Systemic Problems v Personal Disputes
On a recent visit, the tenant invited the mediator to sit down, then walked across the room and turned his television up. When the mediator queried this, the tenant told her that he didn’t want his neighbour upstairs to overhear the conversation. The mediator thought this slightly odd behaviour until she spoke later with the neighbour upstairs, who told her that he was able to hear clearly the tenant speaking on the phone. In another dispute, the garden right outside a ground floor tenant’s living room window belonged to the couple upstairs. The kids from upstairs played regularly in their garden and were often joined by their friends. On a regular basis, the man told the mediator, the kids would climb on his window sill and peer in at him while he sat watching television. These are examples of disputes caused by faults in the system, rather than faulty personalities. It is vital that mediators do not allow the personalisation of what are systemic problems. The heat can be taken out of many disputes if the neighbours can see that they share a problem rather than a dispute.
Many neighbour – neighbour mediation services boast impressive success rates. Take a closer look, however, and you find that the impressive outcome figures are built upon an equally impressive screening system: cases involving mental health issues, alcohol abuse, violence or the threat of violence, criminal behaviour, or legal action, are deemed to be ‘unsuitable’ for mediation and sent back to the council or housing officer who referred them. In short, the mediation services walk away from disputes which do not have at their core a rational, relational context. This approach could be seen as an admission that mediation has a strictly limited role in neighbour – neighbour conflict on social housing estates. It could be viewed as an acknowledgement that it can be effective only at the lower end of the conflict spectrum, with the relatively easy cases.
In contrast, the NIHE mediation service has attempted to tackle the more intractable conflicts by developing close partnerships with other organisations. Where ‘classic’ mediation – the facilitation of a dialogue between individuals or groups in dispute – is judged to be inappropriate or has proven to be ineffective, we refer the parties on, with their full consent, to others who may be better able to offer the kind of assistance required. We have established strong working relationships with restorative justice groups who are based in and work on many of our estates. Northern Ireland Alternatives (NIA) and Community Restorative Justice Ireland (CRJI) help us fill the gaps in the service we provide. These groups can provide the kind of longer term, intensive support to individuals and families that a mediation service – any mediation service – cannot. Over many years, they have built up trust and acceptance in their communities for their roles as impartial third parties and are often the first port of call for people having difficulties with neighbours. Many of these people are NIHE tenants, so it makes sense for us to support the work of these trained and accredited groups where our paths cross. Similarly, Northern Ireland Association for the Care and Resettlement of Offenders provides support to tenants at risk of losing their tenancy as a result of the behaviour of one or more members of the household.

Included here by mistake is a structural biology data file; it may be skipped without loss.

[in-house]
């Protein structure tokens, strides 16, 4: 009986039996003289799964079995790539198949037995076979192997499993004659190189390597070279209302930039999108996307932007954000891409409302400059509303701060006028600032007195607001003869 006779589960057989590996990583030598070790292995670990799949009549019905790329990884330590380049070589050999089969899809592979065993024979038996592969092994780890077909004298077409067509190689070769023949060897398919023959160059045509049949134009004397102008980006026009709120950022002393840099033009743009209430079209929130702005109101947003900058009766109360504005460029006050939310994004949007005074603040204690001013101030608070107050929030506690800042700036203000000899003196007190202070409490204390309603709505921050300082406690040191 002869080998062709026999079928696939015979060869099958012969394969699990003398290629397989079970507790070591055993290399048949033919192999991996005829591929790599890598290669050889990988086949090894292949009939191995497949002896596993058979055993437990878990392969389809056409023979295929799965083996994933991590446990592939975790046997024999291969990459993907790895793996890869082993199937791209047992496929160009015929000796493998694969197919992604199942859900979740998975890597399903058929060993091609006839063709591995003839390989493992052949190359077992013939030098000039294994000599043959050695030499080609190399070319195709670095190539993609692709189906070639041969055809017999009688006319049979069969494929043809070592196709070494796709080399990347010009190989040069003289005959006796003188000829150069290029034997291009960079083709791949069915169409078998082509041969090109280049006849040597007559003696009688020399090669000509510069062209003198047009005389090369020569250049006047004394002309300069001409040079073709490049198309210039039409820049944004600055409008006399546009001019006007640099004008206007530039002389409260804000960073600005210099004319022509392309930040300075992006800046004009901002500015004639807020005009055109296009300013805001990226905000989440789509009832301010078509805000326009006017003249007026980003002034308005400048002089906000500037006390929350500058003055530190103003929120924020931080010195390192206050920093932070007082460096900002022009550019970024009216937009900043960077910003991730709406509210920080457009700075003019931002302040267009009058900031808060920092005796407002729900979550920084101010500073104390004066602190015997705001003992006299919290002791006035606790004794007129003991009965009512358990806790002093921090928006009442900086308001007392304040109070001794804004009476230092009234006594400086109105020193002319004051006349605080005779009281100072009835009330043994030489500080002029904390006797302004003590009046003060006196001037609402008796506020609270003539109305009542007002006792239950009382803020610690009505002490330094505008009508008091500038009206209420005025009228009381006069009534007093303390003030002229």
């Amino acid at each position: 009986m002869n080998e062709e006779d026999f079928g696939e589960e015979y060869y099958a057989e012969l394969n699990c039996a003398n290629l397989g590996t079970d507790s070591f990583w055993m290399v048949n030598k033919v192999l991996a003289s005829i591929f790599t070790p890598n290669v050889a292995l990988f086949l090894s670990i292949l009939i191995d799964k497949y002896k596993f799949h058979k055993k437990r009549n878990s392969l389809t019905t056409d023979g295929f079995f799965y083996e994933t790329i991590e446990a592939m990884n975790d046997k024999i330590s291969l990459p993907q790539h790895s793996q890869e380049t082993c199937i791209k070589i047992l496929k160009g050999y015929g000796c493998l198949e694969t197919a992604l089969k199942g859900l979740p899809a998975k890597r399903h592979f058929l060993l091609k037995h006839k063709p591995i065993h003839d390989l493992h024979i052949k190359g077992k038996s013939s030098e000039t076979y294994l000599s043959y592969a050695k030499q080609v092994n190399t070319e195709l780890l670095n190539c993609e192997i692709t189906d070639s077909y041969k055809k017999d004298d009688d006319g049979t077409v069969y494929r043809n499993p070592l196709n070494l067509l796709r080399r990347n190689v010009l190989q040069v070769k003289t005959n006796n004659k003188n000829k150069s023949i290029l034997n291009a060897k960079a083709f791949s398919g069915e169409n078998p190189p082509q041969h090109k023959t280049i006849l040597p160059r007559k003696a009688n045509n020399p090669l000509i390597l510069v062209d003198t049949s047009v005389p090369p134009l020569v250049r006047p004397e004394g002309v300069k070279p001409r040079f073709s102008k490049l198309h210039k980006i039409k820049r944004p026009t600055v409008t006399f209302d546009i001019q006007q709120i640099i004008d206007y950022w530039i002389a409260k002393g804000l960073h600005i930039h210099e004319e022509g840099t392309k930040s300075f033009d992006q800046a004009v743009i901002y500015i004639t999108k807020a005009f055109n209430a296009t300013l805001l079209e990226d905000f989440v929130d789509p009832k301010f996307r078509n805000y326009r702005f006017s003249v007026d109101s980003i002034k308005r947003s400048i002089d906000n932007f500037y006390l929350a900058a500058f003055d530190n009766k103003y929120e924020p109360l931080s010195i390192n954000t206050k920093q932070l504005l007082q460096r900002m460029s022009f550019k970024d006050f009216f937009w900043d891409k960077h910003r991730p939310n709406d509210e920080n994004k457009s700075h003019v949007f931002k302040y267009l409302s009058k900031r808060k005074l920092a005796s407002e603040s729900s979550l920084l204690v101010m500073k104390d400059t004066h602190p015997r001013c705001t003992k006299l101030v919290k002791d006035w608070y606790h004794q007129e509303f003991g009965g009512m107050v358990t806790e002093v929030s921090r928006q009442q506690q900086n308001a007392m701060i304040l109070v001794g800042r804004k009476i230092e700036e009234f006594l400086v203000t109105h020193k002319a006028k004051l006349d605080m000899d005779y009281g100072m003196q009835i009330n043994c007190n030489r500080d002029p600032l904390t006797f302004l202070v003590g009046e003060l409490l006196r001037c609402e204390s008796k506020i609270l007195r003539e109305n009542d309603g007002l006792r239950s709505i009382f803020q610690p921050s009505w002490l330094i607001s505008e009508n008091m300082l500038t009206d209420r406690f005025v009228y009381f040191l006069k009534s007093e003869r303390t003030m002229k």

Since 2002, the NIHE mediation service and its partner organisations have assisted literally thousands of people with their disputes. While it is difficult to measure comprehensively how effective it has been, it is safe to say that many disputing parties who have used the service could otherwise have landed before the courts had they not been offered the use of a mediation service or a restorative justice support package. Even tenants whose disputes would never have escalated to that level have benefited from the service. Low level conflicts can rumble on for years, seriously damaging the quality of life – and often the health - of those involved. Mediation offers the chance for these people to transform their situation, if they choose to take up the offer. Participation is entirely voluntary. The dispute belongs to those involved, after all. They must be allowed the courtesy of deciding how it is to be resolved.